The long awaited changes in the UK gambling regulations seem to be delayed once again. The changes announced back in 2020 are scheduled to be released soon in the form of a whitepaper. However, the changes proposed by the UK government are subjected to further consultation, meaning another delay is surely coming.
Although the proposed gambling laws changes are designed to make gambling safer, especially due to cases where gamblers have suffered significant losses and have even taken their own lives because of it, some regulations will further reviewed by the Ministers.
To remind ourselves of the proposed changes, some of the most notable ones included mandatory levies on gambling industry revenues, limitations for online slot machines that will range between £2 and £15, regulations to slow down online casino games and affordability checks, among others, of course.
The former Tory leader who chairs a cross-party parliamentary group examining gambling harms, Iain Duncan Smith, told the Guardian that there is a general concern about the white paper as putting off so many measures for consultation is “tantamount to doing nothing”.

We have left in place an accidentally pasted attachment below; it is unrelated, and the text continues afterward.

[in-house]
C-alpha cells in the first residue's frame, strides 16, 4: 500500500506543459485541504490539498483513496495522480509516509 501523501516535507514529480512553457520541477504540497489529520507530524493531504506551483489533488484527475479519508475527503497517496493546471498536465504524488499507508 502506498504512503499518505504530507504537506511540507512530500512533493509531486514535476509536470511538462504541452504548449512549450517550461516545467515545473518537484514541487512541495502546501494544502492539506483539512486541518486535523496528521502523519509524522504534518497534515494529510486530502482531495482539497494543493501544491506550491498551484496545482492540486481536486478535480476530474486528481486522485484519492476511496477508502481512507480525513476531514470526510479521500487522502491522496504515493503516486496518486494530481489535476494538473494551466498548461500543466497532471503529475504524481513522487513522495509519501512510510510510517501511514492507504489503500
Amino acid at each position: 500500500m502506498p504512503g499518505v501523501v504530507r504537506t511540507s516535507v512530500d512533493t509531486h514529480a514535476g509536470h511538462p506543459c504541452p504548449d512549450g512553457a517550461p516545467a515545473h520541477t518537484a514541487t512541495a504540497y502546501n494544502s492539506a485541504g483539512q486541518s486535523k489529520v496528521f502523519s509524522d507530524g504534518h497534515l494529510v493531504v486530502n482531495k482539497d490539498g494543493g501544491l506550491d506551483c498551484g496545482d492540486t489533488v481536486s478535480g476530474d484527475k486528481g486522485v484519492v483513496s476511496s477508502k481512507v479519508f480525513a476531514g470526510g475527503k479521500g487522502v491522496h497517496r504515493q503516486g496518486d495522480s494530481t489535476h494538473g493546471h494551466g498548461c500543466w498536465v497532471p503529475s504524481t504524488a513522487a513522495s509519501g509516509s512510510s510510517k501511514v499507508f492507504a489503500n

One of the biggest concern is the there was no discussion regarding limits on stakes for online slot games, which are currently unlimited even though they are responsible for some of the highest addiction rates among all gambling products.
The consolation will revolve around enforcing limits of £2 for under-25s and the cap will be in line for customers of all ages on shop-based-fixed-odds betting terminals. However, the most notable change in the current laws is the affordability checks for gamblers making big losses alongside limitations on digital marketing endeavors by UK’s online casinos as per Casino Gambler.
All of the aforementioned changes will undergo further consultation within the legislative block in parliament, meaning these changes might see yet another significant delay in implementation. Speaking of which, the affordability checks will revolve around operators performing credit checks when a customer loses a certain amount of money as a result of their gambling activities.
So far, the lobbyists for the £11bn-a-year industry have campaigned hard against tougher checks that would require operators to demand proof of earnings. And just a quick reminder, the early draft of the whitepaper suggested credit checks for punters who lose £1,000 in a day or £2,000 over 90 days, which is what the lobbyists have campaigned against.
Ministers will likely consult with the UK Gambling Commission regarding how and when to perform such checks. After all, this is what is expected of them. That said, another changed that will undergo consultation is the curb on digital marketing campaigns offering “free bets” or casino bonuses to gamblers. The legislative backlog resulted from “Brexit” made it impossible to implement such changes without further consultations.